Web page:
No guns allowed where he works, but shootouts OK in other county buildings, sheriff says | Wis.Community

No guns allowed where he works, but shootouts OK in other county buildings, sheriff says

Milwaukee County Executive Chris Abele has sensibly proposed continuing a ban on carrying concealed weapons in county buildings, a decision the county can make despite a new concealed carry law which takes effect on Nov. 1.

Guess who disagrees?

The Lone Ranger, Sheriff David Clarke, who used to oppose concealed carry and said it would put his deputies in danger. Now he thinks people need weapons to shoot the bad guys.

Clarke wants people to be able to bring weapons into county buildings -- just not the ones he works in.

The new law prohibits weapons in the courthouse, safety building,jail and Mitchell airport. So Clarke will be safe; only law enforcement personnel can pack guns where he works.

Abele -- after checking with county department heads -- says he also wants to ban weapons in county park buildings, the Mental Health Complex, the zoo, senior centers, the public museum, and the Marcus Center for the Performing Arts.

The City of Milwaukee already has approved posting city buildings with "No weapons" signs. Abele's plan needs County Board approval. The Journal Sentinel

"Because I strongly support public safety, I believe that we have a responsibility to provide a safe environment for employees and visitors to county facilities," Abele said in a statement. "Allowing the carrying of concealed weapons would work against that goal."

"We want people to still be able to utilize county-owned facilities in as safe a manner as possible, while still complying" with the new state law, County Corporation Counsel Kimberly Walker said Thursday. "We are trying to take precautions to keep people safe."

Posting signs banning concealed weapons would only encourage someone bent on using a gun in a county building because it would let them know "nobody else inside will be armed," Clarke said. And putting metal detectors in every building would be too costly, he said.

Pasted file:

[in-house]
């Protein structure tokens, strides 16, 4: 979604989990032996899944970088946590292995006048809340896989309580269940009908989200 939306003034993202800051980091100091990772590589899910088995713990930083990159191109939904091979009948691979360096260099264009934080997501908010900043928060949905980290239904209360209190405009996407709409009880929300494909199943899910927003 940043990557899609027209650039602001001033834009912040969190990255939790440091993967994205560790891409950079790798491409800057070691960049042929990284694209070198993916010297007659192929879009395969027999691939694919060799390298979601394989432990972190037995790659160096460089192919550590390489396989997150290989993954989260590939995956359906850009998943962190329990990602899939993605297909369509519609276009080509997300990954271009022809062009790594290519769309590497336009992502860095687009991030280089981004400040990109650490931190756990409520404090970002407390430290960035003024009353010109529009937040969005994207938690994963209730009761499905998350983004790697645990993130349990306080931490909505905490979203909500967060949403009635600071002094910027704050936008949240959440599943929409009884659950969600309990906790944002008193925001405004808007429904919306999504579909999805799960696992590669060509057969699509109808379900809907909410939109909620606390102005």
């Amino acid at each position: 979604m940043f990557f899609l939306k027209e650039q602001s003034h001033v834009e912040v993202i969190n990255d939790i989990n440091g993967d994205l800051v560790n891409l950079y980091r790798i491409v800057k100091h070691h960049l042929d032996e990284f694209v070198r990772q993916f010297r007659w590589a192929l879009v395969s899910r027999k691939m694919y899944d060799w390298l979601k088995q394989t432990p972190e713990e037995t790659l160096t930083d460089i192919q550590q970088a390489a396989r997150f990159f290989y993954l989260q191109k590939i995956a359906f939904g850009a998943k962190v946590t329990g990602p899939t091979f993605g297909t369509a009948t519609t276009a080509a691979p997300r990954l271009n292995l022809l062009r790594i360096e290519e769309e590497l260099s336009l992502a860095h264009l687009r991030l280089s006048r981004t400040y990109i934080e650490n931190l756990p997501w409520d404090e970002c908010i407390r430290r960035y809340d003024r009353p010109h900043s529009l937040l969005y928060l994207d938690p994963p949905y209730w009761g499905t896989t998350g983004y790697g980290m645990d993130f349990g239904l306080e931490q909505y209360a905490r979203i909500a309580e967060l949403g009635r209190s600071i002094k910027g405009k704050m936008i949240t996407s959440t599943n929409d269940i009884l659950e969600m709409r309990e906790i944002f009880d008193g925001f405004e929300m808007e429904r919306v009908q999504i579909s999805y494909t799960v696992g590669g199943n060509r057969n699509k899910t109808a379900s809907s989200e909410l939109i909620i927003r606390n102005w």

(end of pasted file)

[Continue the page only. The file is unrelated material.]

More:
"If a maniac with a gun enters a county building and starts spraying the place up, my hope would be that a law-abiding, license-carrying gun toter would be able to counter the shooter," the sheriff said.

Clarke did his about-face on the issue in 2007, as reported

Milwaukee County Sheriff David Clarke, who said a concealed weapons law would "jeapordize ths safety of my deputies and the citizens they represent," today said people of Milwaukee should be able to carry concealed handguns. Clarke's complete reversal came, as his pronouncements frequently do, in a hysterical email to rabid rightwing radio talker Charlie Sykes, a major Clarke sycophant and publicist.

At the end of a long rant against Gov. Jim Doyle, Mayor Tom Barrett, and Milwaukee aldermen, Clarke says:

If the police are no longer able to guarantee the personal safety of citizens, then reconsider your opposition to allowing law-abiding people the means with which to protect themselves. Yes, Governor, that means carrying concealed handguns.

Here's a Journal Sentinel story from Nov. 4, 2003:

Clarke calls for veto of concealed weapons bill

Sheriff tells Doyle in letter that change would put deputies in danger

Milwaukee County Sheriff David A. Clarke Jr. on Monday called on Gov. Jim Doyle to veto a bill that would make it easier for Wisconsin residents to carry concealed weapons.

In a letter to Doyle, Clarke says the change called for in the bill would jeopardize the "safety of my deputies and the citizens they represent" and says "there are better ways to fight crime than to flood the streets of Milwaukee with dangerous weapons." Today, Clarke says the best way to fight crime is to flood the streets of Milwaukee and county buildings with dangerous weapons.

Clarke had it right the first time. Putting more guns on the streets will not make Milwaukee safer. It will make it more dangerous.

He's out of step with most Wisconsin law enforcement officials, including the Wisconsin Sheriffs and Deputy Sheriffs Assn., the Wisconsin Chiefs of Police Assn., and the Wisconsin County Police Assn., all of whom oppposed concealed carry. Milwaukee County and the City of Milwaukee also opposed the law.

Polling has consistently shown that Milwaukee County citizens also oppose concealed carry and say they will feel less safe with people carrying weapons in public places.

Published

October 6, 2011 - 1:31pm

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